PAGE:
The plays with the most connected lovers seem to be the ones with strong women: “The Taming of the Shrew’s” fiery Katharina, “Macbeth’s” homicidal Lady Macbeth, “The Merchant of Venice’s” brilliant Portia, and “Antony and Cleopatra’s” seductive and defiant Cleopatra. In general, Shakespeare’s female lovers lavish a larger share of their lines on their men than the men do on them. This is true not just of “Romeo and Juliet,” but of “Macbeth,” “The Taming of the Shrew” and all four couples in “A Midsummer Night’s Dream.” The only real exceptions, tellingly, occur in the plays where the women pose as men: “Twelfth Night” and “The Merchant of Venice.” (Antony and Cleopatra spend roughly equal shares of lines on each other.)

The whole article is a fascinating read. There’s even an nifty set of interactive graphs.

Fascinating.

(via bluelineshakespeare)

9:18am  |   URL: http://tmblr.co/Zhksrx1CGMQsi
  
Filed under: shakespeare 
April 3, 2014

redonyellow:

These two scenes remind me of each other because they boldly illustrate how disparate TNG and DS9 were when it came to morality. In TNG, there was often a right answer, and the lines separating what was good and bad were often clear.  While in DS9, the best thing to do was not always the “right” thing to do. DS9 gave you scenarios where you could not judge whether decisions were moral or immoral, leaving you conflicted because they did not fit in those boxes.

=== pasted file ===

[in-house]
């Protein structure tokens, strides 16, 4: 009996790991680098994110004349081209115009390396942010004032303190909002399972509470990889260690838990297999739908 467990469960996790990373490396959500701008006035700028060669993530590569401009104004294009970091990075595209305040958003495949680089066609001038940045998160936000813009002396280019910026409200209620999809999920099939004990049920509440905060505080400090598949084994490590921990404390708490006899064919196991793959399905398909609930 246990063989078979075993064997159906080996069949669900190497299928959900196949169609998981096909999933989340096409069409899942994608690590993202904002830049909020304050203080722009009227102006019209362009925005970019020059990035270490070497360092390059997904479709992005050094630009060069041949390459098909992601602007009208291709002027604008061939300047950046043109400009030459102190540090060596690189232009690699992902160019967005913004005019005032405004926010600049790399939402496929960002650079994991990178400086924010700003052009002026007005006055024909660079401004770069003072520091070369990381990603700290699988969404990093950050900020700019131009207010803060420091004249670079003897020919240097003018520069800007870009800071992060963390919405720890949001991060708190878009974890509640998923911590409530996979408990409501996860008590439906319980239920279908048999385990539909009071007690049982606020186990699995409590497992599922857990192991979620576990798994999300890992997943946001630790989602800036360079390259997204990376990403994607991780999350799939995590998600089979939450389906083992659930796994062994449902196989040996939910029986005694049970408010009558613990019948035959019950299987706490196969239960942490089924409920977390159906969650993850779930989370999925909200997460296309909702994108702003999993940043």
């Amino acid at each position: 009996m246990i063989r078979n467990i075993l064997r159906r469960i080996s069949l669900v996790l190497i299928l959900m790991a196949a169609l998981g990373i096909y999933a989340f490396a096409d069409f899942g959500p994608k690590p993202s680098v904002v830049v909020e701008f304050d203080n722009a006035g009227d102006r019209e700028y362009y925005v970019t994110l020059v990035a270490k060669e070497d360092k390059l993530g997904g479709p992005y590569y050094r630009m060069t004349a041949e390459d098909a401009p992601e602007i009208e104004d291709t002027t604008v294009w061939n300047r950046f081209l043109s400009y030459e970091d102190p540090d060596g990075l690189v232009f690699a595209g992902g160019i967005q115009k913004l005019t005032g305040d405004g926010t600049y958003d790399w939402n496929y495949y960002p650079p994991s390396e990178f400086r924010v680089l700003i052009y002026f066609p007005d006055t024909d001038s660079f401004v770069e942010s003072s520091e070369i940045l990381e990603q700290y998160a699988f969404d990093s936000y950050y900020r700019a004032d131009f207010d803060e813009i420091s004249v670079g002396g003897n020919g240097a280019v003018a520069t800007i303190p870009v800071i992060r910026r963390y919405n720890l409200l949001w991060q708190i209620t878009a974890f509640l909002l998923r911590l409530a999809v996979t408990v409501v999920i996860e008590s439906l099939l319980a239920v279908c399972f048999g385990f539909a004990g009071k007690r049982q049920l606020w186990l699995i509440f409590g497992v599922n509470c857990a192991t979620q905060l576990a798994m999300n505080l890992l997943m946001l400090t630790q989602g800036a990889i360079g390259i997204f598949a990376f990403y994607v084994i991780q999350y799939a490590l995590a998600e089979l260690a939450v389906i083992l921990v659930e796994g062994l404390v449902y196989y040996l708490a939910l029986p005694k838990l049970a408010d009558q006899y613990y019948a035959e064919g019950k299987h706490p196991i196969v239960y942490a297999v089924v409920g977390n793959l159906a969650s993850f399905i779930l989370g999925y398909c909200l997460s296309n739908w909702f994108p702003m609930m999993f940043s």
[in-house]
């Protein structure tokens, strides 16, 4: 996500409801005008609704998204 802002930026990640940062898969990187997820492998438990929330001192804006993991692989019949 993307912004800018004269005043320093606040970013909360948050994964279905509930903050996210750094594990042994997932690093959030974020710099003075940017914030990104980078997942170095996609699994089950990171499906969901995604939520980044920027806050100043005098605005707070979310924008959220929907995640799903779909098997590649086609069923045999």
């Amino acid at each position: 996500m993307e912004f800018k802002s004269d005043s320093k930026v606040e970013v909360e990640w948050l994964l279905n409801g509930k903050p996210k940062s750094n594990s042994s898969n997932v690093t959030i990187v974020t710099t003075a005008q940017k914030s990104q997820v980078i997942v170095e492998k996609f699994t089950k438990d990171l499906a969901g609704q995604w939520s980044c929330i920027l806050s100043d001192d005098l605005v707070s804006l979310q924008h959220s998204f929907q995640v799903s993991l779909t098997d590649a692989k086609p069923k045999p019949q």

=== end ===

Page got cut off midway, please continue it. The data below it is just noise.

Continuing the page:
Also, I find these scenes are remarkable because they showed how the principles that Starfleet claimed it was built on went out the window when it itself was threatened.

(via fuckyeahstartrek)

April 1, 2014
The Ides of March Madness
A theatre group is organizing a Shakespeare bracket. NPR has an article about it here.

The Ides of March Madness

A theatre group is organizing a Shakespeare bracket. NPR has an article about it here.

9:18am  |   URL: http://tmblr.co/Zhksrx1Bp1QL7
  
Filed under: shakespeare 
March 31, 2014

elric-dewisant:

andrewstuntpilot:

Shakespeare’s Deaths and Murders infographic, by Caitlin Griffin at Drown My Books.

This was sent to me this afternoon by my former English Lit. tutor. File under: classroom wall displays. 

And they say TV is to damn violent…

(via allthingshakespeare)

2:28pm  |   URL: http://tmblr.co/Zhksrx1BkLil6
  
Filed under: shakespeare 
March 29, 2014
Five Leadership Lessons From Jean-Luc Picard

I love this.

(Source: fuckyeahstartrek)

6:39pm  |   URL: http://tmblr.co/Zhksrx1BZ0ahU
  
Filed under: startrek star trek 
March 28, 2014
Star Trek: Tik Tok

Can’t believe I never posted this before. A Star Trek music video for Kesha’s Tik Tok. This is amazing.

12:59pm  |   URL: http://tmblr.co/Zhksrx1BR77ss
  
Filed under: startrek kesha star trek 
March 26, 2014

elsiechristina asked: Thanks very much for your help!:)

You’re very welcome! I’m always happy to help with Shakespeare-related stuff!